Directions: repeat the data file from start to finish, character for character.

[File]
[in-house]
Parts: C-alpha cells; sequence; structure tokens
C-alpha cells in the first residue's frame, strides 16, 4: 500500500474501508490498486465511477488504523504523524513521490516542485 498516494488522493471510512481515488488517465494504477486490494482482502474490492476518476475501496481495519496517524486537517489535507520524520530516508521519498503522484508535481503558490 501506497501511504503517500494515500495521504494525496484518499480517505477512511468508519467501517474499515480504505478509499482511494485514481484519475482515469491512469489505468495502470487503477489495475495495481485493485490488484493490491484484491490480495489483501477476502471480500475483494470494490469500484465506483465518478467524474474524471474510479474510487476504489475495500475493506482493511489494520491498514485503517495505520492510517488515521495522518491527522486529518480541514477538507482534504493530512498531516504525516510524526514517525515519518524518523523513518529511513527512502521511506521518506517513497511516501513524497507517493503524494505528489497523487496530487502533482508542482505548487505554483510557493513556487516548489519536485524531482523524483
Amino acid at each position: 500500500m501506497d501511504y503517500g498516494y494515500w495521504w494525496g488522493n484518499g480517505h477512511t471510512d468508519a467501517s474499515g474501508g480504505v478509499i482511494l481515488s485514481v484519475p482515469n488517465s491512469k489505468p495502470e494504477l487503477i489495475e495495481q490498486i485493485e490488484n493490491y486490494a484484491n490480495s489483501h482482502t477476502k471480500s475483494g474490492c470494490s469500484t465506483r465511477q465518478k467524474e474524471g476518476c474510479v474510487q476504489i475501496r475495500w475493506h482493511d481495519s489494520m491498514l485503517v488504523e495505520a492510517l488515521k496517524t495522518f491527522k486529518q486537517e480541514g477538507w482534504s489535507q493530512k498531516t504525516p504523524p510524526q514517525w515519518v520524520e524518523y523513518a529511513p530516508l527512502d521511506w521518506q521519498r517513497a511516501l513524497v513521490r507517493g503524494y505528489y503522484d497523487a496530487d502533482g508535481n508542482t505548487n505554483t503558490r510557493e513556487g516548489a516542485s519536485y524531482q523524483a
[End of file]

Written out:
[in-house]
Parts: C-alpha cells; sequence; structure tokens
C-alpha cells in the first residue's frame, strides 16, 4: 500500500474501508490498486465511477488504523504523524513521490516542485 498516494488522493471510512481515488488517465494504477486490494482482502474490492476518476475501496481495519496517524486537517489535507520524520530516508521519498503522484508535481503558490 501506497501511504503517500494515500495521504494525496484518499480517505477512511468508519467501517474499515480504505478509499482511494485514481484519475482515469491512469489505468495502470487503477489495475495495481485493485490488484493490491484484491490480495489483501477476502471480500475483494470494490469500484465506483465518478467524474474524471474510479474510487476504489475495500475493506482493511489494520491498514485503517495505520492510517488515521495522518491527522486529518480541514477538507482534504493530512498531516504525516510524526514517525515519518524518523523513518529511513527512502521511506521518506517513497511516501513524497507517493503524494505528489497523487496530487502533482508542482505548487505554483510557493513556487516548489519536485524531482523524483
Amino acid at each position: 500500500m501506497d501511504y503517500g498516494y494515500w495521504w494525496g488522493n484518499g480517505h477512511t471510512d468508519a467501517s474499515g474501508g480504505v478509499i482511494l481515488s485514481v484519475p482515469n488517465s491512469k489505468p495502470e494504477l487503477i489495475e495495481q490498486i485493485e490488484n493490491y486490494a484484491n490480495s489483501h482482502t477476502k471480500s475483494g474490492c470494490s469500484t465506483r465511477q465518478k467524474e474524471g476518476c474510479v474510487q476504489i475501496r475495500w475493506h482493511d481495519s489494520m491498514l485503517v488504523e495505520a492510517l488515521k496517524t495522518f491527522k486529518q486537517e480541514g477538507w482534504s489535507q493530512k498531516t504525516p504523524p510524526q514517525w515519518v520524520e524518523y523513518a529511513p530516508l527512502d521511506w521518506q521519498r517513497a511516501l513524497v513521490r507517493g503524494y505528489y503522484d497523487a496530487d502533482g508535481n508542482t505548487n505554483t503558490r510557493e513556487g516548489a516542485s519536485y524531482q523524483a